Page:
Computer Chess Club Archives




Subject: Re: Computer Chess Worldwide

Author: Eugene Nalimov

Date: 16:51:34 07/15/04

Go up one level in this thread

On July 15, 2004 at 18:03:08, Peter Berger wrote:

>On July 15, 2004 at 15:59:50, Ed Schröder wrote:
>>On July 15, 2004 at 15:42:33, Eugene Nalimov wrote:
>>>On July 15, 2004 at 15:36:47, Ed Schröder wrote:
>>>>On July 15, 2004 at 13:21:48, Martin Slowik wrote:
>>>>>lucky me mentioned the name Ed Schroeder only together with the adjective
>>>>>'talented'... ;-) Didn't know that you're still around, still being interested
>>>>>in computer chess.
>>>>Being retired from competion and commerce doesn't mean my interest has gone
>>>>>Since I have you here now, if you allow I'd have a question that is nagging me
>>>>>(and some other folks who are still playing dedicated chess computers).
>>>>>Hopefully you remember the times of the Risc I and II modules for the Mephistos
>>>>>roughly... Is there a big difference between the two, i.e. do you remember what
>>>>>you changed or to what exent in the later program version? There are people
>>>>>thinking that the first version is even stronger than the second, do you believe
>>>>>this is possible?
>>>>The Risc-II is 40-50 elo points stronger. I still know it because the difference
>>>>was just one instruction.
>>>>>>The USCF has about 50,000-60,000 paying members which is quite low if you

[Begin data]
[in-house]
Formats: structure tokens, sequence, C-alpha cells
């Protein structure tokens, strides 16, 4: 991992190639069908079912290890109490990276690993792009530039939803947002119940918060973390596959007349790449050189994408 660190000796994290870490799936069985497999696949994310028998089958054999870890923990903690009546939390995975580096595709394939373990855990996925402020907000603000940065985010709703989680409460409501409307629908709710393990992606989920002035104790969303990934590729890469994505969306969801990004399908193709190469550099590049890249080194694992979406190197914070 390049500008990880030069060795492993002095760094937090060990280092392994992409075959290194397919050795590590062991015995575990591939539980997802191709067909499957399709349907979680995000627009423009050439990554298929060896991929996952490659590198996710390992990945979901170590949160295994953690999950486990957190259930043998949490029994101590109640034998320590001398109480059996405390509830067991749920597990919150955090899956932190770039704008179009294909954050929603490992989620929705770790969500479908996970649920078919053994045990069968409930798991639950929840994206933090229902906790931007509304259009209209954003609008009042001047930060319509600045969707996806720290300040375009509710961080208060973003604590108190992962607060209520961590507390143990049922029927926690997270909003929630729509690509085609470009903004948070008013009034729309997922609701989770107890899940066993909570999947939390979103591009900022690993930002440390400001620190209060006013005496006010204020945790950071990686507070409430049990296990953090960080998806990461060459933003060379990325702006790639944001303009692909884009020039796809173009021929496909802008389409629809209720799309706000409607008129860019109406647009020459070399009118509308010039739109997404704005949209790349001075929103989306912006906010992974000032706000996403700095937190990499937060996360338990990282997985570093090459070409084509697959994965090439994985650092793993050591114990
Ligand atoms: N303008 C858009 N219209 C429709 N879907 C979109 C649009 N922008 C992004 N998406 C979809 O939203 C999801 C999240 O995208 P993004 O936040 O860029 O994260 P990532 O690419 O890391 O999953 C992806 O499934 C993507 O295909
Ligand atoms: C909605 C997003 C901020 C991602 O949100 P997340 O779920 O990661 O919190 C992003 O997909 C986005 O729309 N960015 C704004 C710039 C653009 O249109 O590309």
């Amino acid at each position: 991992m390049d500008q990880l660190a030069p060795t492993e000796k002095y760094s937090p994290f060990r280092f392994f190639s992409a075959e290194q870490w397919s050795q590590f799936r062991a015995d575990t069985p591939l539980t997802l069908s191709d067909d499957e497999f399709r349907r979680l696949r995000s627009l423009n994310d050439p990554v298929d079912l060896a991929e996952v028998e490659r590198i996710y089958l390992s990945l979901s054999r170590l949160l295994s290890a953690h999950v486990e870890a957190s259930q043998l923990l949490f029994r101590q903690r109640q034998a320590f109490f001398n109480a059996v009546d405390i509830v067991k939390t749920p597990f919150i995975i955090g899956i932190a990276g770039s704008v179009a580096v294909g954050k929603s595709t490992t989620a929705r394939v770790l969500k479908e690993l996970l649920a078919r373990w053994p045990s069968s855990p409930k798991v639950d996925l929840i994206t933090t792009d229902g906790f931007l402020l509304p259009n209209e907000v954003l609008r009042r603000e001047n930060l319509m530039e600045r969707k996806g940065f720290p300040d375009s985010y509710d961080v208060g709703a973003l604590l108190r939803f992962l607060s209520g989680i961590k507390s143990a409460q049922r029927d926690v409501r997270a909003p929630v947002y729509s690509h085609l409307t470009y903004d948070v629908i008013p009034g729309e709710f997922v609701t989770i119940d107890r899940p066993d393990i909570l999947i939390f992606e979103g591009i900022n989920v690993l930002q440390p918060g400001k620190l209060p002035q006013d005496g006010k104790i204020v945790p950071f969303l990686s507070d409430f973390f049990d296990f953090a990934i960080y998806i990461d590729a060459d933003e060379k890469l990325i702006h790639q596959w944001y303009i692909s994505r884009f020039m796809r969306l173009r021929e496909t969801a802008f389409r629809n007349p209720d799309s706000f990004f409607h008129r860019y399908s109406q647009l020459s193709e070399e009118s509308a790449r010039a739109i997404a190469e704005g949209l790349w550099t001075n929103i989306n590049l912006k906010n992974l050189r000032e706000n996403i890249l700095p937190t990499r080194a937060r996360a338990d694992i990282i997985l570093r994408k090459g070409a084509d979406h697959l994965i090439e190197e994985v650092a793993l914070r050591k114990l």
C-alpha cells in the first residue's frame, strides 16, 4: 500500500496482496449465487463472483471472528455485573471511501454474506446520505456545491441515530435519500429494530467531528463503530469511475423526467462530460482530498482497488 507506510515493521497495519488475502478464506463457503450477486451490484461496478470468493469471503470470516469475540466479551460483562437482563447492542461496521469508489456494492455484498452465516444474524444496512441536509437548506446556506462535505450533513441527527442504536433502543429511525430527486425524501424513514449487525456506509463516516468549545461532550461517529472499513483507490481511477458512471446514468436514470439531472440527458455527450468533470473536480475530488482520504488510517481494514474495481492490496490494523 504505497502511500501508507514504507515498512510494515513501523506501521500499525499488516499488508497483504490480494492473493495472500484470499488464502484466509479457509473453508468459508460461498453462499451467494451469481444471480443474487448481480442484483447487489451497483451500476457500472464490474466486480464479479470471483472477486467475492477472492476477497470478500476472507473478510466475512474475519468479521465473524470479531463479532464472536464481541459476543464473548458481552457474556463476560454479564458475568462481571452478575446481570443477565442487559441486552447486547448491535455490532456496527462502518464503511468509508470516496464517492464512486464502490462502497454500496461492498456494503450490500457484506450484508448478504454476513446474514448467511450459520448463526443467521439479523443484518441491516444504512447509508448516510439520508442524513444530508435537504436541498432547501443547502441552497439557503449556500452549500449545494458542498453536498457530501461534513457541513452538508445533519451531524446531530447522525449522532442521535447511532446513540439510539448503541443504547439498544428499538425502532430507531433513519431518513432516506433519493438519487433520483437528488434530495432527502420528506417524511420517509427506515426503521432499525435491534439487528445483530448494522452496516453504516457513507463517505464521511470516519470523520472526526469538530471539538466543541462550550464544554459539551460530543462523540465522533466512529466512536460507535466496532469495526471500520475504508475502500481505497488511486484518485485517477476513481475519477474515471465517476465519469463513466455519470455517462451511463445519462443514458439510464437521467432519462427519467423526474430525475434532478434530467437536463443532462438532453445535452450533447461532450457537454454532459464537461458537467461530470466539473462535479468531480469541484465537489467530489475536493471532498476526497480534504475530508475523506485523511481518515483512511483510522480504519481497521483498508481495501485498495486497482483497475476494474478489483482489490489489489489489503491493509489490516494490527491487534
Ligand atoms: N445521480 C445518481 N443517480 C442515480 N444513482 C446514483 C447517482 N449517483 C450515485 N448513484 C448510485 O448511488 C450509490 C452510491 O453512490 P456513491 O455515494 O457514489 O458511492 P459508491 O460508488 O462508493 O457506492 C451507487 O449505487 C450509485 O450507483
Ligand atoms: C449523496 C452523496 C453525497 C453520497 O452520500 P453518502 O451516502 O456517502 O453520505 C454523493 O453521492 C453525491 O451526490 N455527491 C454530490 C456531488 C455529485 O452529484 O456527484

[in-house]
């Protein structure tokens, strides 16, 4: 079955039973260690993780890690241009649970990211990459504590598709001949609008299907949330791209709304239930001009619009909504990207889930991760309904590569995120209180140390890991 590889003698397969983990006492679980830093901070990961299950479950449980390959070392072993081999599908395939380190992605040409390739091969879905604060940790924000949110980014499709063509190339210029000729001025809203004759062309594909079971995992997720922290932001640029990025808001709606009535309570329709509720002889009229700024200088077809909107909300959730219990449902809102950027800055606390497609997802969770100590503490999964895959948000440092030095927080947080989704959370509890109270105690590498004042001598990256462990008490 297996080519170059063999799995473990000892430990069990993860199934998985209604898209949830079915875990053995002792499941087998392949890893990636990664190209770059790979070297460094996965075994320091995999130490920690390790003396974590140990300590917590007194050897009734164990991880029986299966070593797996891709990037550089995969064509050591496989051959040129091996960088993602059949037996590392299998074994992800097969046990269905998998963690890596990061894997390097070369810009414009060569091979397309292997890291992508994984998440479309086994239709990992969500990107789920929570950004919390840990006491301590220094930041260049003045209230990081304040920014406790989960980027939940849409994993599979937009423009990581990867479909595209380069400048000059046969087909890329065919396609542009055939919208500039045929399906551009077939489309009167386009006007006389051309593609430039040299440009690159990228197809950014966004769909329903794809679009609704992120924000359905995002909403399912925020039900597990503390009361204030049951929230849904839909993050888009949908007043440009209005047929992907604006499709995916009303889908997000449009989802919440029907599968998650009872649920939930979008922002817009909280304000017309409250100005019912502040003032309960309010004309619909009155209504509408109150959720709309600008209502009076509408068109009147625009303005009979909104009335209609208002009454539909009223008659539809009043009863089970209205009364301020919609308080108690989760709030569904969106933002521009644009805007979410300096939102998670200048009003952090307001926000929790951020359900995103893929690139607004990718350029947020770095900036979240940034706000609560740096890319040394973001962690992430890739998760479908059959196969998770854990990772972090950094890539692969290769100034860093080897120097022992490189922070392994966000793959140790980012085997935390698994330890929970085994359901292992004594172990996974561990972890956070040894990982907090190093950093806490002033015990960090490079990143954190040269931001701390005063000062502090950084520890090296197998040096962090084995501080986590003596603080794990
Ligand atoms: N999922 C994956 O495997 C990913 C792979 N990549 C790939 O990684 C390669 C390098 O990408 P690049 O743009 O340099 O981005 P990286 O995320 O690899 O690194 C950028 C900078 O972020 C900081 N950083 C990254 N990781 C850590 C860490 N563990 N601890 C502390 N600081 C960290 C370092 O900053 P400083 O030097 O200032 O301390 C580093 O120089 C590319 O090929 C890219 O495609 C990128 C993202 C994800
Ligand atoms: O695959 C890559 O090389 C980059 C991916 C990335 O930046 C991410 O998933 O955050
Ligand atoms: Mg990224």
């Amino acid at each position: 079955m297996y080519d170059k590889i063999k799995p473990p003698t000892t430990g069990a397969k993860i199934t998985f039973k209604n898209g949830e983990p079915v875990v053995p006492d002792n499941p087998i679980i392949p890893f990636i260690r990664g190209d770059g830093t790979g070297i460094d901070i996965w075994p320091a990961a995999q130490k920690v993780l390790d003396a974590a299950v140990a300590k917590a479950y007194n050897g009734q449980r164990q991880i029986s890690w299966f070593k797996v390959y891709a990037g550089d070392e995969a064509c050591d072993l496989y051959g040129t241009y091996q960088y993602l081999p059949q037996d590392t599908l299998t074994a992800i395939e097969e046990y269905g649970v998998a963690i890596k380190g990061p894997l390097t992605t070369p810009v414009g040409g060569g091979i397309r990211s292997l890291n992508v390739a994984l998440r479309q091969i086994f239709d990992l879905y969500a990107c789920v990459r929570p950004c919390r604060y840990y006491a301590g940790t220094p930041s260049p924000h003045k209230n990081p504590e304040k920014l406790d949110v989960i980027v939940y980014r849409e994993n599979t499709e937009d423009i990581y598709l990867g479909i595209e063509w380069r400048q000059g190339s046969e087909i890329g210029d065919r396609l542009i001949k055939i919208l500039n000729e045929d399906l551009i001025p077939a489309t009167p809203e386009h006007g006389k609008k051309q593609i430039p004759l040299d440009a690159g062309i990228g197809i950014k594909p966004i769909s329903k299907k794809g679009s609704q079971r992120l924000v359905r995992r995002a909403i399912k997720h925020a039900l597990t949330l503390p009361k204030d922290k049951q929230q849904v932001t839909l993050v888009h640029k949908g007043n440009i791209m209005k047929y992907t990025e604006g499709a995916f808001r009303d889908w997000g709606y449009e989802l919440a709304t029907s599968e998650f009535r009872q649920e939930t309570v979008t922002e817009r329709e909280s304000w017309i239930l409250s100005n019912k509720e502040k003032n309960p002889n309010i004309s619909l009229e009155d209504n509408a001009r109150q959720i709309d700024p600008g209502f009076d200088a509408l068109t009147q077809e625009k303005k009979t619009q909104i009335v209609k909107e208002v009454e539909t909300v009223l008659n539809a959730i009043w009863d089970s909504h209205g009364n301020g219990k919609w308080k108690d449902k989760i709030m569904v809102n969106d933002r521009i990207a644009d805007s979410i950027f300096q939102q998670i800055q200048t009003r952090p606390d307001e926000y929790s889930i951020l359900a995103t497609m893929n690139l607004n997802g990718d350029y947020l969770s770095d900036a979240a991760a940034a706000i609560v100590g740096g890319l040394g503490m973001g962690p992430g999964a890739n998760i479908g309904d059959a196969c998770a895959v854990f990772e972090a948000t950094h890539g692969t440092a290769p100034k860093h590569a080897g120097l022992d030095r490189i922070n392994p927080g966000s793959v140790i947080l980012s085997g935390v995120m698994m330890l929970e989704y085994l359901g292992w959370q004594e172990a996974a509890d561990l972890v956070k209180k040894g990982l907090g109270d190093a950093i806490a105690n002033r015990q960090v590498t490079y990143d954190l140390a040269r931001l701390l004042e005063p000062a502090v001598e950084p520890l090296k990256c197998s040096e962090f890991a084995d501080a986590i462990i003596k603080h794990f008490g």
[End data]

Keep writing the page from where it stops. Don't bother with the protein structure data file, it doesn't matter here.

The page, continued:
>>>>>>compare that to pinhead Holland which has about 30,000.
>>>>>Well, I intentionally didn't mention Fischer and the popularity of chess in the
>>>>>US, since I think that this is alomst an exception to the 'Becker-effect'. Okay,
>>>>>in the first years Bobby did attract many people but I think the effect would
>>>>>have been bigger or have lasted longer in almost any other country. Perhaps this
>>>>>is due to the cultural differences between Europe and America: if you can't earn
>>>>>a lot of money with a sport/game it gets dropped very quickly by the people
>>>>>(even though Fischer changed the salaries of the pros in a very significant way
>>>>>- alas it's not comparable to the salaries of basketball players).  ;-)
>>>>>>>in Holland the answer must be related to Euwe...
>>>>>>Obviously. But chess was already quite popular here.
>>>>>Yes, and I think even the extent nowadays is astonishing.
>>>>>But what I don't get is the lack of russian chess engine programmers. They have
>>>>>both, excellent chess players and very good programmers - but so far no top
>>>>>engine if I'm not mistaken.
>>>>I agree, the lack off Russian chess programmers is unexplainable.
>>>Does several percent of code in majority of strong chess engines count as at
>>>least one engine? :-)
>>Really Eugene, I did not know you are of Russian descent.
>>But the answer to your question is still "Njet" :-)
>>My best,
>Didn't Eugene also write Mirage? That was a very decent free engine at its time.
>How about SmarThink? Thought it was Russian too.

No, not Mirage. Siberian Chess. It was more than 10 years ago, when I had no
wife or kids, and had less demanding job...

You can download (some) version from

I am not even sure I kept the sources when I moved to the USA...


This page took 0.04 seconds to execute

Last modified: Thu, 07 Jul 11 08:48:38 -0700

Current Computer Chess Club Forums at Talkchess. This site by Sean Mintz.